Reasons Why To Use Dynamic Keyword Insertion In Ad Copy

By Tinuiti Team

Google’s DKI, or Dynamic Keyword Insertion, is a way for advertisers to use the specific keyword triggered by the user’s search query in the ad the user is served. Here is Google’s explanation of Keyword Insertion:

“To use this feature in your ads, you insert a special piece of code into your ad text. For example, let’s say you’re running a campaign to advertise your candy store and you have an ad group that promotes your chocolate candy products. The snippet of code that you’ll insert in your ad text might look like the following: {KeyWord:Chocolate}. Doing this means that when a keyword can’t be inserted in your ad, we’ll insert Chocolate instead.”

However, if the keyword is too long, then Google will use what is inserted after the colon, like in the example below for the keyword [Bose Switching Power Supply]. Dynamic Keyword Insertion, character limitations

Google Dynamic Keyword Insertion: Character Limitations

Google only allows advertisers to use 25 characters in the headline (and 35 characters in Desc1) for paid search ads in AdWords. These limitations could be frustrating for advertisers who bid on long-tail keywords or for long-named brands or products, or keywords with modifiers. But did you know there is a way to get around Google’s character limitations? You can get started with Google Dynamic Insertion here. Take a look at the example below to see some benefits to using DKI.

Google Dynamic Keyword Insertion in action
Note: In the example above, ads #1 and #3 do not contain all four terms searched by the user. However, ad #2 is able to use all four terms entered by the user and exceed the 25 character limitation.

1. DKI creates ad copy from the user’s search terms that match your keywords

Using the exact search terms entered by the user means that the made will seem more relevant to the user. Additionally, search terms entered by the user that trigger your keyword will be bolded in the ad. Bolded words make the ad more noticeable to the user. Thus, a more relevant and visually appealing ad should increase CTR for your ad.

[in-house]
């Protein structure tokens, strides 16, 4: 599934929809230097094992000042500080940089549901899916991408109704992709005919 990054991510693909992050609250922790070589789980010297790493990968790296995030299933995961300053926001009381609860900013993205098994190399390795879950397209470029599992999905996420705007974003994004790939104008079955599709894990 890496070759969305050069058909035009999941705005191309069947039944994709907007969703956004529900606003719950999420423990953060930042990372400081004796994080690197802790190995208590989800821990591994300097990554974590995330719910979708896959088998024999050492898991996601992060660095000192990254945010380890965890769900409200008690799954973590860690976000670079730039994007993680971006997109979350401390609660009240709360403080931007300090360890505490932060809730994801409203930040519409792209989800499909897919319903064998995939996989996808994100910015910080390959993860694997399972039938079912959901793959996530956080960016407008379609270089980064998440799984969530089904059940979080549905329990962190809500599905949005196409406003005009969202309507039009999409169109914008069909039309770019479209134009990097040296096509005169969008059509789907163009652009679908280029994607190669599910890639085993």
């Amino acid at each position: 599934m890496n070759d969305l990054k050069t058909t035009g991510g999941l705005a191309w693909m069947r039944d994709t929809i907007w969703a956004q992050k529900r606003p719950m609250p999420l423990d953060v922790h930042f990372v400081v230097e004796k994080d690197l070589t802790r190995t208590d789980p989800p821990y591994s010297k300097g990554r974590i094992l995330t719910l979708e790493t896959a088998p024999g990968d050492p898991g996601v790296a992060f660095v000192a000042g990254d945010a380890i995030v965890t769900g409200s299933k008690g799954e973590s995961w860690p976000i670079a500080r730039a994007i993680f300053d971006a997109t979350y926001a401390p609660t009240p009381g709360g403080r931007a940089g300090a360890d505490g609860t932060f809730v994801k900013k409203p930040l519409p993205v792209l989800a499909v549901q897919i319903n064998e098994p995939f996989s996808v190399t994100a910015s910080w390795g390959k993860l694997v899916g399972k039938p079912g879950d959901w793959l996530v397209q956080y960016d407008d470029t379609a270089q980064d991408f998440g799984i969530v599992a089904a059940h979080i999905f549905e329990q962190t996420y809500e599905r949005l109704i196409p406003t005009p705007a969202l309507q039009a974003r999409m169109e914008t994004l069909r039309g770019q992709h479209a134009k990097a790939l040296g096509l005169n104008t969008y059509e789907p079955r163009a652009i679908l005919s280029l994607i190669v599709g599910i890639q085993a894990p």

You can also insert capitals: {keyword:} will make the title small; {KeyWord:} will capitalize all the words in the Google AdWords ad title.

2. Google allows ads using DKI to exceed character limitations

Here is the hidden gem of DKI. The headline limitation of 25 characters could be very debilitating to advertisers who are bidding on long-named brands, product types, modifiers, or long-tailed keywords. With DKI, Google allows ads to exceed the 25 character limitation in the headline of ad copy. In the example above, Google actually allows both the headline (27) and desc1 (37) to exceed the character limitations of 25 and 35 characters, respectively.

This means that advertisers can create the most relevant ads to their keywords list without having to omit specific modifiers or other long-term keywords from their ad copy.

Google Dynamic Keyword Insertion: Warning

Google does not always allow these character limitations to be exceeded. So be aware that this only happens in a limited amount of instances. Since DKI uses your keyword lists in ad copy, review your keyword list within the selected Ad Group to ensure that the ad copy reads properly to avoid poor grammar or confusing ad copy.

Dynamic Keyword Insertion Resources:

Google Keyword Insertion Examples– Wordstream

Google’s Keyword Insertion Discussion Thread


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